November 8, 2021
One in eight Facebook users is on the platform so much that it disrupts their sleep, work, parenting and relationships, according to Facebook’s own internal research, leaked to The Wall Street Journal.
One in eight, or 12.5 per cent, is a large number considering Facebook’s 2.9 billion users, as this could amount to 360 million people.
Is social media addictive? And is it the new big tobacco?
Experts differ in their views. In a symposium I recently organised for Quillette, Australian psychiatrist Tanveer Ahmed likened Facebook to Big Macs, enjoyable in moderation, but unhealthy in excess.
Excessive use of social media can lead to all sorts of harms, at both individual and societal level. From young men getting lost in the rabbit holes of radical political content, to teenage girls fixating on extreme dieting and fitness material, social media creates an endless hall of mirrors ready to exploit any vulnerability in the human psyche.
The alleged kidnapper of Cleo Smith, Terence Kelly, is reported to have constructed a make-believe world on Facebook using multiple accounts to portray a family life that did not exist in reality.
Because Facebook does not require proof of identity, users can create multiple accounts, children can create accounts without parental permission and bad actors can create accounts with the intention of harming others. Facebook is aware of these problems, but does little to tackle them.
New insights into the toxicity of social media have come from the cache of documents leaked by former Facebook product manager Frances Haugen. Of the documents, perhaps the most damning of Facebook have been the revelations that the company knows its Instagram product harms vulnerable teenage girls. While the research that Facebook conducted into its users’ mental health is not methodologically robust enough to pass scientific peer review, it is important in that it adds to a growing body of research that has. The revelation that Facebook’s internal research has made these findings is also important because it demonstrates that Facebook cannot hide behind plausible deniability.
American research psychologist Jean Twenge argues that teen mental health is in crisis as a direct result of excessive social media use. One study, conducted in the UK, with a sample of 10,000 adolescents, found heavy social media use corresponded with increased experiences of online harassment, poor sleep, low self-esteem, poor body image and depressive symptoms.
Boys who used social media for more than five hours per day were twice as likely to be depressed as boys who used social media less than one hour per day. For girls who used social media heavily, they were three times more likely to be depressed than girls who used it sparingly.
Why are girls so vulnerable to the negative effects of social media? The reasons are unknown, but experts have speculated that young girls are at risk to the endless social comparisons that social media induces. Instagram places all girls into a de facto global beauty pageant, with professional Instagram models at the apex, and everybody else scrambling below. As evolutionary psychologist Diana Fleischman wrote in Quillette: “Social media results in a toxic mix of the pleasure of curating and seeing the best version of ourselves and discovering that these best versions of ourselves have a merely mediocre rank in the largest social hierarchy on Earth.”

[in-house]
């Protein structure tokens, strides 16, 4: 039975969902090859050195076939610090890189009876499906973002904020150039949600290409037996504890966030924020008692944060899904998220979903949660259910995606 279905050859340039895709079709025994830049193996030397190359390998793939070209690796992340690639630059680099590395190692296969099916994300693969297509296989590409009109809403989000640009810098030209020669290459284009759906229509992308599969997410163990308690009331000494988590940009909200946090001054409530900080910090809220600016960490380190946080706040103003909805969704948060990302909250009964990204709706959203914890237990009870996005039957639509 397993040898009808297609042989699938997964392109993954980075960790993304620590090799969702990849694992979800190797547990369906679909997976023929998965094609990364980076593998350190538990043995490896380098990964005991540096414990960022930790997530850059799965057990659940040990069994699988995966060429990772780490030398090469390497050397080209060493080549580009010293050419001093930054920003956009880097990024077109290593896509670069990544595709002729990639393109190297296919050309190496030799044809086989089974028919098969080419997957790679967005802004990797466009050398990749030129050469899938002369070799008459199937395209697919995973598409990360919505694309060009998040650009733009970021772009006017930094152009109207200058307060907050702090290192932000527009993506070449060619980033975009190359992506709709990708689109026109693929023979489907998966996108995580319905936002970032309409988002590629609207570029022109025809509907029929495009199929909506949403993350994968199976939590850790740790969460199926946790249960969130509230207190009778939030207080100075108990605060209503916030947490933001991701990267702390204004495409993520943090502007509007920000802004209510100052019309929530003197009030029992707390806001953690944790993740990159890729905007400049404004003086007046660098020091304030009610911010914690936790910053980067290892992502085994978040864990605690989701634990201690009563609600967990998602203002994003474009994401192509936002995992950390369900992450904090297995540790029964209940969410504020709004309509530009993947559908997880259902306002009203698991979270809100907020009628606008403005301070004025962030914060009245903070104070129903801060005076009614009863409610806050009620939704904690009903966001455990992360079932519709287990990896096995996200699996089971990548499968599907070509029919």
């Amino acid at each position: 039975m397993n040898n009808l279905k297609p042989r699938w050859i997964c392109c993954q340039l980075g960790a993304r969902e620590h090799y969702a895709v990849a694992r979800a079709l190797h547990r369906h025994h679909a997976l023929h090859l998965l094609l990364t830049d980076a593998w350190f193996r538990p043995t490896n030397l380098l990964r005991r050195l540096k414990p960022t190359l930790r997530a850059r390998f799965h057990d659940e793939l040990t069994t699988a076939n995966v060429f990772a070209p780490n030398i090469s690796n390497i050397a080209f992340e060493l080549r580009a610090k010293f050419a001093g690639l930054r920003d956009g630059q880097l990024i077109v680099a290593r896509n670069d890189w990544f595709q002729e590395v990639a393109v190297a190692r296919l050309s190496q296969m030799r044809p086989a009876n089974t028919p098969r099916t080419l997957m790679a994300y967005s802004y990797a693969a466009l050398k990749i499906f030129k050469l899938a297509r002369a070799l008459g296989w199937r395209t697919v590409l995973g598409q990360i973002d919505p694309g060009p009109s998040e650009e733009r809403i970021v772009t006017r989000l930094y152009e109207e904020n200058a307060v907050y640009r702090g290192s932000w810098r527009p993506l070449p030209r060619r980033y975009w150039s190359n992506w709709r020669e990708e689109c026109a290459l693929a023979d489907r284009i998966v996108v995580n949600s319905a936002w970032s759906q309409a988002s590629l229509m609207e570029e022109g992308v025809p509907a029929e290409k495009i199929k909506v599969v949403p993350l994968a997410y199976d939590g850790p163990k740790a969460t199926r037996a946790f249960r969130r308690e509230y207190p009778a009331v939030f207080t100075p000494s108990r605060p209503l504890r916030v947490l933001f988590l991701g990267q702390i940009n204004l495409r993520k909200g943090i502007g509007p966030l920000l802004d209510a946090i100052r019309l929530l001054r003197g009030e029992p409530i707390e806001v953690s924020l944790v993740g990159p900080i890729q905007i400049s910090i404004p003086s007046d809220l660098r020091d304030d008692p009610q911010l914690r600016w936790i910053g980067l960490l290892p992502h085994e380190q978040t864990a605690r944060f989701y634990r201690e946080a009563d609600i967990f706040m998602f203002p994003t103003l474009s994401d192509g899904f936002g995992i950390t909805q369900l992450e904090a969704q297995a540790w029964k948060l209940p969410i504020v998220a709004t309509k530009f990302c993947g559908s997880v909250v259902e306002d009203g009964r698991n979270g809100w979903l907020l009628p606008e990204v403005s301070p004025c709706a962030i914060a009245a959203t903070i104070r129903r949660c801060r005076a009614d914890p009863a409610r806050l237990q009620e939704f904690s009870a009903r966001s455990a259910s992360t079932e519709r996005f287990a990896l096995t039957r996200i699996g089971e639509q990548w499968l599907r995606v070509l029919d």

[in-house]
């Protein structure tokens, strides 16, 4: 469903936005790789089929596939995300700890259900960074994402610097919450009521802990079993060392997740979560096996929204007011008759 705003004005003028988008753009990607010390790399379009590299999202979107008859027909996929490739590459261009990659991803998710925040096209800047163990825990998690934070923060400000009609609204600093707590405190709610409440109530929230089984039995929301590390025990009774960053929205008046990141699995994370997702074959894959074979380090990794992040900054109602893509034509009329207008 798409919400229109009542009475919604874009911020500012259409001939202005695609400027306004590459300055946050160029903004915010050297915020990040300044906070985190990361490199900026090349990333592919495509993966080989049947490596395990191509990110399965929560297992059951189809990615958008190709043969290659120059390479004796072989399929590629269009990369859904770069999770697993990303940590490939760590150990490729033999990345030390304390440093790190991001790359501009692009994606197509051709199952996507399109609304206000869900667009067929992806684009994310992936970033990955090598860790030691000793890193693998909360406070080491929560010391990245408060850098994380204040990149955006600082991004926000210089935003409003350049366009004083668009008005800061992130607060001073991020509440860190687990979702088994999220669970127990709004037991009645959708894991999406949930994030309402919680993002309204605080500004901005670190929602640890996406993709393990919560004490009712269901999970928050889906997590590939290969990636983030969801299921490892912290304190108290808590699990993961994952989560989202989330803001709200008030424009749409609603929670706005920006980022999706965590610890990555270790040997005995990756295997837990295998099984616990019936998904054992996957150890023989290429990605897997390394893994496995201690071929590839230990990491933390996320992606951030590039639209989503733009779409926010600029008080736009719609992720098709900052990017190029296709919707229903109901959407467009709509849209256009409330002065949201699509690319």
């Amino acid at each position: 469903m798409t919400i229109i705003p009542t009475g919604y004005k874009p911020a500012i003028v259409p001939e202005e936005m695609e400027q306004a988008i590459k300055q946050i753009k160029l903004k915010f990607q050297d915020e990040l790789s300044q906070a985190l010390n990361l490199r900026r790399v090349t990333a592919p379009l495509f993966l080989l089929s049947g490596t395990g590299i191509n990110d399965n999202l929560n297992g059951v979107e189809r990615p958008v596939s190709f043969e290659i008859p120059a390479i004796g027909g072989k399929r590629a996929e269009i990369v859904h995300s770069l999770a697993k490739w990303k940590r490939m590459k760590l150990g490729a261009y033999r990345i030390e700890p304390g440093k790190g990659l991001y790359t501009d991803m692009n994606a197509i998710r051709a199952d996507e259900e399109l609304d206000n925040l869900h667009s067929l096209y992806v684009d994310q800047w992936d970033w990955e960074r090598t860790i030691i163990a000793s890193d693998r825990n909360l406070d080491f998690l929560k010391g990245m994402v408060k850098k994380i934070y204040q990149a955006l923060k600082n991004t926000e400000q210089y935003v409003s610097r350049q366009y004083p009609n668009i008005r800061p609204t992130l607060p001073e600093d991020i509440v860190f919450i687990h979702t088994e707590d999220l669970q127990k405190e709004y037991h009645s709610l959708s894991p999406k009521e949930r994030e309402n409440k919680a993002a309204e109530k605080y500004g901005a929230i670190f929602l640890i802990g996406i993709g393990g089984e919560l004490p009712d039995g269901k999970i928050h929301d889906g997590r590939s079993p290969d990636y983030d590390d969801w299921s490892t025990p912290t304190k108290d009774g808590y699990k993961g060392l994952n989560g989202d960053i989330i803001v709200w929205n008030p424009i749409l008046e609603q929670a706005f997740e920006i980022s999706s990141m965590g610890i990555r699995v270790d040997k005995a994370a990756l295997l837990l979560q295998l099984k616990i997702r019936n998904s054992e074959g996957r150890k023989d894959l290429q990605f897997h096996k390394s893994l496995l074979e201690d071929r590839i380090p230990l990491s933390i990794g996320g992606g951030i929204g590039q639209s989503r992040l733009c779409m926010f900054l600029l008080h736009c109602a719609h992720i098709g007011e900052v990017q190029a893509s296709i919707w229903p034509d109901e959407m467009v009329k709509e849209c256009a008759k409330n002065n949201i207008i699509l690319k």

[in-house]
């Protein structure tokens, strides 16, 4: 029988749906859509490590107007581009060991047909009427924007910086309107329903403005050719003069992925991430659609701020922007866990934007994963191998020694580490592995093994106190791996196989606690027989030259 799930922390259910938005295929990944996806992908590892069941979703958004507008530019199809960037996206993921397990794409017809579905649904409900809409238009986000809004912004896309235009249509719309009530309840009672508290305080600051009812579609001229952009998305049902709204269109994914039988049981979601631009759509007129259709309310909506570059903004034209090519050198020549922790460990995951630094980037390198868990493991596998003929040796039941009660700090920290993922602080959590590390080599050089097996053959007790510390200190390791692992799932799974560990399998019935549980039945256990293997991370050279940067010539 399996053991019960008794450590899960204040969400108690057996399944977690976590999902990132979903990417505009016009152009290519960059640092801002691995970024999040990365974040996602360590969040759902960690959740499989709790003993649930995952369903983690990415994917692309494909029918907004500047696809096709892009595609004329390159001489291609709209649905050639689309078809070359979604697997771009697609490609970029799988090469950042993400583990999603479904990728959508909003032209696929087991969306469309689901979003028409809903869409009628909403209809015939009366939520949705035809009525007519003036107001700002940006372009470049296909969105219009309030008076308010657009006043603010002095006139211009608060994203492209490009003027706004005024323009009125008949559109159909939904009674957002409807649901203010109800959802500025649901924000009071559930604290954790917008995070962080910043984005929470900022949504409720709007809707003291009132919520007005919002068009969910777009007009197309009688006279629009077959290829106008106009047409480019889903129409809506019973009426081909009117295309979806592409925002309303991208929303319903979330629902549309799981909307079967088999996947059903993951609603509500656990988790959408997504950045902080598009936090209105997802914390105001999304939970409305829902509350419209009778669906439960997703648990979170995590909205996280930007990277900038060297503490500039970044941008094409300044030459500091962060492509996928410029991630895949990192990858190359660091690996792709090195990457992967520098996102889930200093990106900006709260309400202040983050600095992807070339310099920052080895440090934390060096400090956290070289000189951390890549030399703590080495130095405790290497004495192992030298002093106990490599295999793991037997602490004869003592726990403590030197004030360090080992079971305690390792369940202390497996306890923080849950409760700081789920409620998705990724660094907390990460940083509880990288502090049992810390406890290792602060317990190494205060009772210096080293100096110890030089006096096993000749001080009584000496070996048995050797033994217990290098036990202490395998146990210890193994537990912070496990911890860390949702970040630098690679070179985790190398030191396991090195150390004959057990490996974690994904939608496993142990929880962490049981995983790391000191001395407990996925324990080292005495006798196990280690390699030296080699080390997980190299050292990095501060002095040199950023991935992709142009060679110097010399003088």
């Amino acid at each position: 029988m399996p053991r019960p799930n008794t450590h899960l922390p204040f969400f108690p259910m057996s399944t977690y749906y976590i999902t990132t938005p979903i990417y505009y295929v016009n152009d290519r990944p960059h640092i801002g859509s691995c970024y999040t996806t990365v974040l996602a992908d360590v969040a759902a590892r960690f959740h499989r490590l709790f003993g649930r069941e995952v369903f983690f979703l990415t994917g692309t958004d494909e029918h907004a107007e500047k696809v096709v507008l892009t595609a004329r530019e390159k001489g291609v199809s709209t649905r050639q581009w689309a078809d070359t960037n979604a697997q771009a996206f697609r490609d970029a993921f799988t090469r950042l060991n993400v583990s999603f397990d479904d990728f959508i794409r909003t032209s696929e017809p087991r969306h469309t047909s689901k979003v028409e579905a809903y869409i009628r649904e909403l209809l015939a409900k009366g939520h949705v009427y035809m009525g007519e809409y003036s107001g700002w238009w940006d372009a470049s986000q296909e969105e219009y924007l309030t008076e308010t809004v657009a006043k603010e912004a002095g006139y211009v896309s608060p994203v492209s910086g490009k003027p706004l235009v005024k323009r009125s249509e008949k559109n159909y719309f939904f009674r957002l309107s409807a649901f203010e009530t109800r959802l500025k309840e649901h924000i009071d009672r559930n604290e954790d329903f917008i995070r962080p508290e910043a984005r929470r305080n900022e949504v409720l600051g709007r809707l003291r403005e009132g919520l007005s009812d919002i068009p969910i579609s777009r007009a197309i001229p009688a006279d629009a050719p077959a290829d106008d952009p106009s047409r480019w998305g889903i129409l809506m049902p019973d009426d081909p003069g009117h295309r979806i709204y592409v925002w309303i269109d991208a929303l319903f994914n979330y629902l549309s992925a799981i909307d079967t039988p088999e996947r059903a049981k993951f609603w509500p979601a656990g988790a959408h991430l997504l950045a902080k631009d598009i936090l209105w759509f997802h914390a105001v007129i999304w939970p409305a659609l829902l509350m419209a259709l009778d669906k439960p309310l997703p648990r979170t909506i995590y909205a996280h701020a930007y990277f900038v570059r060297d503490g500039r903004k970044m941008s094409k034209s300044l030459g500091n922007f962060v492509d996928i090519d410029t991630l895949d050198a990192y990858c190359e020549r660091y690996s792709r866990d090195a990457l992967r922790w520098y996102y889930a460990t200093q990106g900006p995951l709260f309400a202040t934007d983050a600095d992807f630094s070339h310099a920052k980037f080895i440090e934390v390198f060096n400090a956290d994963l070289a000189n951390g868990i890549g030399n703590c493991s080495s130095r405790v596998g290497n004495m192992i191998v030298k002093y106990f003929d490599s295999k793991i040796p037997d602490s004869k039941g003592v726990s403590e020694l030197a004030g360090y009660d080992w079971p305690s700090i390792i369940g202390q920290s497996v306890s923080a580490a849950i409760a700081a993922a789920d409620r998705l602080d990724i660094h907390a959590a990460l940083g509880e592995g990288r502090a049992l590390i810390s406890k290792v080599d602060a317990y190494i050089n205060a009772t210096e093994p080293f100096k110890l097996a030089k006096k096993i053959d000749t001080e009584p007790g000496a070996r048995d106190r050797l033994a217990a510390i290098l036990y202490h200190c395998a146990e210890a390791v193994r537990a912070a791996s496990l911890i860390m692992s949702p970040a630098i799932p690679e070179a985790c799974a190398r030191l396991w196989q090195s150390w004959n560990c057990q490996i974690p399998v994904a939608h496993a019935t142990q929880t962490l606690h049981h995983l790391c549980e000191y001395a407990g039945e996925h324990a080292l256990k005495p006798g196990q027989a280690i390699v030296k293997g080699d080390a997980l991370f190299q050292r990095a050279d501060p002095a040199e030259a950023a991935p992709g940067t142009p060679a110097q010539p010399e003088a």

Social media may also be contributing to the social contagion of mental disorders. Sociologists who have studied network effects understand that depression, self-harm and suicide can be contagious among adolescent social groups. And the statistics showing an increase in self-harm in teenage girls during the age of social media are stark.
In 2007-08 in Australia, the Australian Institute of Health and Welfare records that 359 per 100,000 girls were hospitalised for self-harm. By 2016-17, this had doubled to 686 hospitalisations per 100,000.
In the US, hospital admissions for self-harm have tripled among 10 to 14-year-old girls over the past 10 years. And teens are twice as likely to be depressed as they were only a decade ago.
Researchers are also puzzled by a large increase in teenage girls declaring a transgender identity and bodily distress. American physician and public health researcher Lisa Littman hypothesised a new type of gender dysphoria propelled by social factors. She coined the term rapid onset gender dysphoria after surveying parents who reported that their child suddenly manifested symptoms of gender dysphoria after being immersed in social media, or after a friend in their peer group had come out as transgender.
Although ROGD is not yet recognised in the Diagnostic and Statistical Manual of Mental Disorders, or the International Classification of Diseases, and the link between social media use and increased rates of gender dysphoria is speculative, it is a hypothesis worthy of exploration.
To be fair, some experts have argued the current focus on the potential harms of social media resembles a moral panic, much like previous panics around video games and violent media. While social media undoubtedly can contribute to harm, there are upsides that should not be ignored. Some have also argued increased focus on social media’s downsides is a Trojan horse that will lead to more policing of political speech on Facebook, to the detriment of conservatives.
While these counter-arguments are worthy of consideration, we must also remember the social world is a complex system where even tiny changes in one variable can have cascading, systemic effects. The truth is that it is simply too early to know what the long-term impact of social media will be, and today’s users are guinea pigs in a vast, unchecked sociological experiment.
Claire Lehmann is founding editor of Quillette. This article first appeared in The Australian on 9 November 2021 and is republished with permission.